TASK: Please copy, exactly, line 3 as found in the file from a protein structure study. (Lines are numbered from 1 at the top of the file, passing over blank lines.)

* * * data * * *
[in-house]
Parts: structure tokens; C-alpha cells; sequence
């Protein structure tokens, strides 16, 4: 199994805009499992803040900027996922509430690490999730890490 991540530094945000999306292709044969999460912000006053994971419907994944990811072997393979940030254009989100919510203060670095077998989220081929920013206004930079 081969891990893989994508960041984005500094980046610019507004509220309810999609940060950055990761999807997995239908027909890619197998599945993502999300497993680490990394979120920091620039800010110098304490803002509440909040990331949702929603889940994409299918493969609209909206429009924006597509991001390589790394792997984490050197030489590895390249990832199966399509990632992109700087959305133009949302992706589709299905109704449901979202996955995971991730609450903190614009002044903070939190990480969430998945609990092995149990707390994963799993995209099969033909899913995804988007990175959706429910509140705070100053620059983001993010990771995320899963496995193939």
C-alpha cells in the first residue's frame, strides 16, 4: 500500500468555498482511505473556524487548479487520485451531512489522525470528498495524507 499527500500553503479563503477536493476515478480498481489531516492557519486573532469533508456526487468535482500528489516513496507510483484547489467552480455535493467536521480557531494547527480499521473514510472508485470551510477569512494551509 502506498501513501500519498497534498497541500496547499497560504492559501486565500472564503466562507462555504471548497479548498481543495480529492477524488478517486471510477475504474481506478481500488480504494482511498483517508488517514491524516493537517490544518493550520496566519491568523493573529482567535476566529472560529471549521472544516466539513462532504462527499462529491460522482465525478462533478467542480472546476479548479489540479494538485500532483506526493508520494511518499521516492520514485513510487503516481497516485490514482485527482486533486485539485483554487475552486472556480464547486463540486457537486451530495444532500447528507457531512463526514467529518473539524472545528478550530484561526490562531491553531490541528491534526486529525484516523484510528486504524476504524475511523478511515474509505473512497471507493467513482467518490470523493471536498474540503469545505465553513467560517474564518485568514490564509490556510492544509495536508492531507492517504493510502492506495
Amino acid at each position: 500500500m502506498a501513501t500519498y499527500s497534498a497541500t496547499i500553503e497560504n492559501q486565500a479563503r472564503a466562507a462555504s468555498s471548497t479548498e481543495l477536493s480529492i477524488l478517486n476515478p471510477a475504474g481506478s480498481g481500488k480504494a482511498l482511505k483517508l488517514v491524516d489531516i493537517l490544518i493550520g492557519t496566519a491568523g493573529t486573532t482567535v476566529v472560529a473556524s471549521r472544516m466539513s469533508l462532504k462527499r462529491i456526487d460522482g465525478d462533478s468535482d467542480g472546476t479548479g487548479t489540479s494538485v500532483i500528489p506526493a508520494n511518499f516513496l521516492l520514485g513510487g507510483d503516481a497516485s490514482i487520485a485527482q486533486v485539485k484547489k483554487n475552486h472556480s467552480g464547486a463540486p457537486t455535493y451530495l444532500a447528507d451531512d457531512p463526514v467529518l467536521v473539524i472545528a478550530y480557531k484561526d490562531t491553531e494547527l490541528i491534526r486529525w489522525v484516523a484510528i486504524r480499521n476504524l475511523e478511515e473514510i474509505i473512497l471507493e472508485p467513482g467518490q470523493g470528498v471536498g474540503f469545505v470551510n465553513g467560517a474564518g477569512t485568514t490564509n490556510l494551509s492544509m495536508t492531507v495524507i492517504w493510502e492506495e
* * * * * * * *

């Protein structure tokens, strides 16, 4: 199994805009499992803040900027996922509430690490999730890490 991540530094945000999306292709044969999460912000006053994971419907994944990811072997393979940030254009989100919510203060670095077998989220081929920013206004930079 081969891990893989994508960041984005500094980046610019507004509220309810999609940060950055990761999807997995239908027909890619197998599945993502999300497993680490990394979120920091620039800010110098304490803002509440909040990331949702929603889940994409299918493969609209909206429009924006597509991001390589790394792997984490050197030489590895390249990832199966399509990632992109700087959305133009949302992706589709299905109704449901979202996955995971991730609450903190614009002044903070939190990480969430998945609990092995149990707390994963799993995209099969033909899913995804988007990175959706429910509140705070100053620059983001993010990771995320899963496995193939």